Before Yohji, There Was Another Yamamoto

Orbituary | The master of using bold kabuki graphics on his clothes, Kansai Yamamoto, has died

 

Kansai YamamotoKansai Yamamoto with signature “shout” expression. Photo: source

One of Japan’s less-known fashion exports has died. According to Japanese media this morning, Kansai Yamamoto succumbed to leukemia and passed away last Tuesday. He was 76.

After thirty years of fashion and costume design, and not doing much of the former in his later years, Mr Yamamoto was brought back to the spotlight in 2017, when he collaborated with Nicolas Ghesquière for Louis Vuitton’s 2018 cruise collection. At that time, Mr Ghesquière told Dazed that Mr Yamamoto “was the first Japanese designer to show in Paris (1975)*, so I thought it was really interesting to celebrate that and ask him to design a few things for the show.” There were no reports then that the 73-year-old was ill. His contribution to some of the LV pieces, including the accessories, brought back memories for those who remember Mr Yamamoto’s signature looks of the late ’70s and much of the ’80s, which eschewed the eras’ hippie predictability and the subsequent ‘power’ aesthetics. His work was theatrical and, at the same time, projected an attitude that we today would call street.

Although not always credited, Kansai Yamamoto influenced many designers through the decades, from Jean Paul Gaultier who, for spring/summer 2013, re-interpreted the one-shoulder, one-sleeve, one-leg knit union suit that Mr Yamamoto designed for David Bowie’s 1973 Aladdin Sane Tour to Alessandro Michele, who created similar, large graphics (including their placements) that bore uncanny resemblances to the Japanese designer’s. Much of the oversized shapes we have been seeing this past seasons, and the use of immense illustrations placed in the rear or over shoulder of the garment, as seen at Raf Simons, for instance, can be attributed to what Mr Yamamoto produced for his Paris shows in the ’80s.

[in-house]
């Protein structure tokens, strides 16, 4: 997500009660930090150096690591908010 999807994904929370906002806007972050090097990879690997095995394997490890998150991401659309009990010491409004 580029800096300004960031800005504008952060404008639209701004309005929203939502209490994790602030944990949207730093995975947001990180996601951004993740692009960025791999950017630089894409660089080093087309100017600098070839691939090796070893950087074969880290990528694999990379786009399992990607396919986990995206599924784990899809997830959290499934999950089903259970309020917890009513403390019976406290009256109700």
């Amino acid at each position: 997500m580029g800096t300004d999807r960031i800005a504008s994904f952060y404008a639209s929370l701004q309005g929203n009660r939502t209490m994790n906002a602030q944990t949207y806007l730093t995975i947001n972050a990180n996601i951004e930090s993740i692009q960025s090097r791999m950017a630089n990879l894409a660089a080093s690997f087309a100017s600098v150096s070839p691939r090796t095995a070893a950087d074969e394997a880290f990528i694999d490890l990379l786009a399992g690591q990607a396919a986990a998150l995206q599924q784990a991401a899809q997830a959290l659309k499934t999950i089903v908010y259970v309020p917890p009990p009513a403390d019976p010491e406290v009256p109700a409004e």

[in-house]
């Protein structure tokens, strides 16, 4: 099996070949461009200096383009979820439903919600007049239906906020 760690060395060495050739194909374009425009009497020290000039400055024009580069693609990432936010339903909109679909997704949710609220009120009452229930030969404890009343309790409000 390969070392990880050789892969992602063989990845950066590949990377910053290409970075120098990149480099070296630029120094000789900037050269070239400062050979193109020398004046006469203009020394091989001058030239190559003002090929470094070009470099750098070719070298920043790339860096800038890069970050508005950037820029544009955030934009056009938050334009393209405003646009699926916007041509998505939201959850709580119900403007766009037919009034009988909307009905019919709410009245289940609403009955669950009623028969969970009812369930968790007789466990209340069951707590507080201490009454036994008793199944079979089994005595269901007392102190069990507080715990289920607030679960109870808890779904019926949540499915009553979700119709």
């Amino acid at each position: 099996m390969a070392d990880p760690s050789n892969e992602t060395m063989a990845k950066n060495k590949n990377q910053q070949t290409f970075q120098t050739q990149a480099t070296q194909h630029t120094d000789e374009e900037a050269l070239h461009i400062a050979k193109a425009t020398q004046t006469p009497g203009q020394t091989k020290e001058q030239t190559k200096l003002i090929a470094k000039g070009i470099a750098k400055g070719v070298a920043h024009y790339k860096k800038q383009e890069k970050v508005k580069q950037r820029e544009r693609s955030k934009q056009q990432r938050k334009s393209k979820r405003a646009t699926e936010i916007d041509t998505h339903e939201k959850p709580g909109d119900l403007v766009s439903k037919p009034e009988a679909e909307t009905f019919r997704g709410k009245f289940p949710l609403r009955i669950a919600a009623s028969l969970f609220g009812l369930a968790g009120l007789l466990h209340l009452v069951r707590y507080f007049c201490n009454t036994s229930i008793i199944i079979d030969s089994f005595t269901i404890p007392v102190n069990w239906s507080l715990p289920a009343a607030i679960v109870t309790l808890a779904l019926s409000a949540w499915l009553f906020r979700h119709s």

Kansai Yamamoto outer

The striking yakusha-e graphic applied on contemporary geometrics, typical of Kansai Yamamoto. Photo: source

Designers were not the only ones who could not erase the indelible impressions left on them by his work. When hairdresser-to-the-stars David Gan wore and posted pieces from the Valentino X Undercover collaboration from last fall on social media, and expressed his love for them, not many of his followers were aware that his preference for strong and conspicuous graphics can be traced to the early days of Passion, when he had a near-obsession for Kansai Yamamoto, alongside his fashion designer pal Francis Cheong. That Mr Gan is, in recent years, partial to Dries Van Noten’s ‘Marilyn’ shirts and jackets, and the London label Qasimi’s oversized denim shirt with the sew-on patch of ‘Kabuki Kiss’ by the American artist Mel Odom indicates that he has never quite pulled himself away from those dramatic images that are larger than he, the wearer.